These and other questions demand significant clarification. Meanwhile, preliminary reaction from the insurance industry has been strongly negative, suggesting that the likelihood of Assemblyman Pretlow’s proposal passing is slim, at least in its current form. But because of what it reveals about the state of personalized medicine regulation in this country, and what that implies about the future of personalized medicine globally, it is a bill that is noteworthy by virtue of its mere proposal.
A Local Solution; A National Problem. In 2008, the now-defunct Secretary’s Advisory Committee on Genetics, Health, and Society (SACGHS) published a comprehensive review of the “U.S. System of Oversight of Genetic Testing” (pdf). The 276-page report, which remains the most comprehensive analysis of its kind to-date, identified “significant gaps in the U.S. system of oversight of genetic testing that can lead to harms,” including incomplete, inconsistent and overlapping regulations at the state and federal level.
Nearly three years later, little has changed. As we wrote earlier this month, even as the number of genetic tests and other personalized medicine technologies and treatments proliferates, and despite significant talk about overhauling numerous aspects of this regulatory framework—from the NIH’s proposed Genetic Testing Registry to the FDA’s proposed oversight of Laboratory Developed Tests, among numerous other proposals yet to be implemented – the regulation of genetic tests, and of personalized medicine more broadly, continues to remain a messy, patchwork affair.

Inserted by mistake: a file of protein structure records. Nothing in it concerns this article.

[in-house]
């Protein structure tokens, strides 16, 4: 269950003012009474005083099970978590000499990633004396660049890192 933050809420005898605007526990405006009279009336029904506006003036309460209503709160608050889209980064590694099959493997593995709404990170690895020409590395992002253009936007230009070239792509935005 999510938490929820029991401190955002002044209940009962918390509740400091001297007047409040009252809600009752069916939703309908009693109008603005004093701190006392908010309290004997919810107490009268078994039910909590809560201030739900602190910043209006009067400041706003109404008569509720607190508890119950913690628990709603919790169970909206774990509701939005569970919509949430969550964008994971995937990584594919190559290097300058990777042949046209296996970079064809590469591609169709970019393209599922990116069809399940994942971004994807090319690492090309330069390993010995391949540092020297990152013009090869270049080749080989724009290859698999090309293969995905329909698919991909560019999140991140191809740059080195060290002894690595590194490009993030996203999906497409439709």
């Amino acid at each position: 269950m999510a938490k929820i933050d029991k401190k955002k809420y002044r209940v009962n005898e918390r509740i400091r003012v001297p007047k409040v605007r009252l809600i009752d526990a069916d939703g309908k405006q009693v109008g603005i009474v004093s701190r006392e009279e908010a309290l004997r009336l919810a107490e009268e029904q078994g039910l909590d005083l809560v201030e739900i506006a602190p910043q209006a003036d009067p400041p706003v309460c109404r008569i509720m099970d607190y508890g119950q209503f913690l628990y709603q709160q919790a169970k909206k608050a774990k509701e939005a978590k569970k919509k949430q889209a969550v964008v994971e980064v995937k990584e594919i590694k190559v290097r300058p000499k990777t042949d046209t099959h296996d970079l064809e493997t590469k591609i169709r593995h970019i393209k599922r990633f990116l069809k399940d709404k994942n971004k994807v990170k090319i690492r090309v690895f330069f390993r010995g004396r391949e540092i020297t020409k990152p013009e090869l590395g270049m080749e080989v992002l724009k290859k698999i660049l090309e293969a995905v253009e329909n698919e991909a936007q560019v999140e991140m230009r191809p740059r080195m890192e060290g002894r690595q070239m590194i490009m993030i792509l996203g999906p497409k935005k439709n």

While regulators and regulated companies struggle to make sense of the current landscape, genetic testing has garnered increasingly high-profile media and political attention in several areas, including the viability of direct-to-consumer (DTC) genetic testing and the patentability of the DNA sequences and methods underlying certain genetic tests. As these issues remain unresolved—the Myriad litigation, for example, is now nearly two years old, and a resolution unlikely to arrive soon—the pressure on lawmakers to act continues to grow.
For example, one the key allegations raised by the Myriad plaintiffs in their initial complaint (pdf) was that Myriad Genetics’ patents on two key breast cancer genes (BRCA1 and BRCA2) mean that “many women at risk [of breast cancer] cannot even be tested because they are uninsured and/or cannot afford the test offered by Myriad.” It is hardly a stretch to view Assemblyman Pretlow’s proposal as a direct, legislative response to perhaps the most politically salient issue posed by the Myriad litigation.
A National Problem; A Global Shift? Taken purely from the perspective of women at risk of hereditary breast cancer who happen to live in New York state, Assemblyman Pretlow’s proposal to require insurance coverage of applicable genetic tests is a positive development. But viewed through a broader lens, the Pretlow proposal is symptomatic of a troubling and ongoing trend: the use of legislative band-aids (e.g. insurance coverage mandates) in an attempt to mitigate the effects of deeper and more serious problems in our personalized medicine regulatory framework.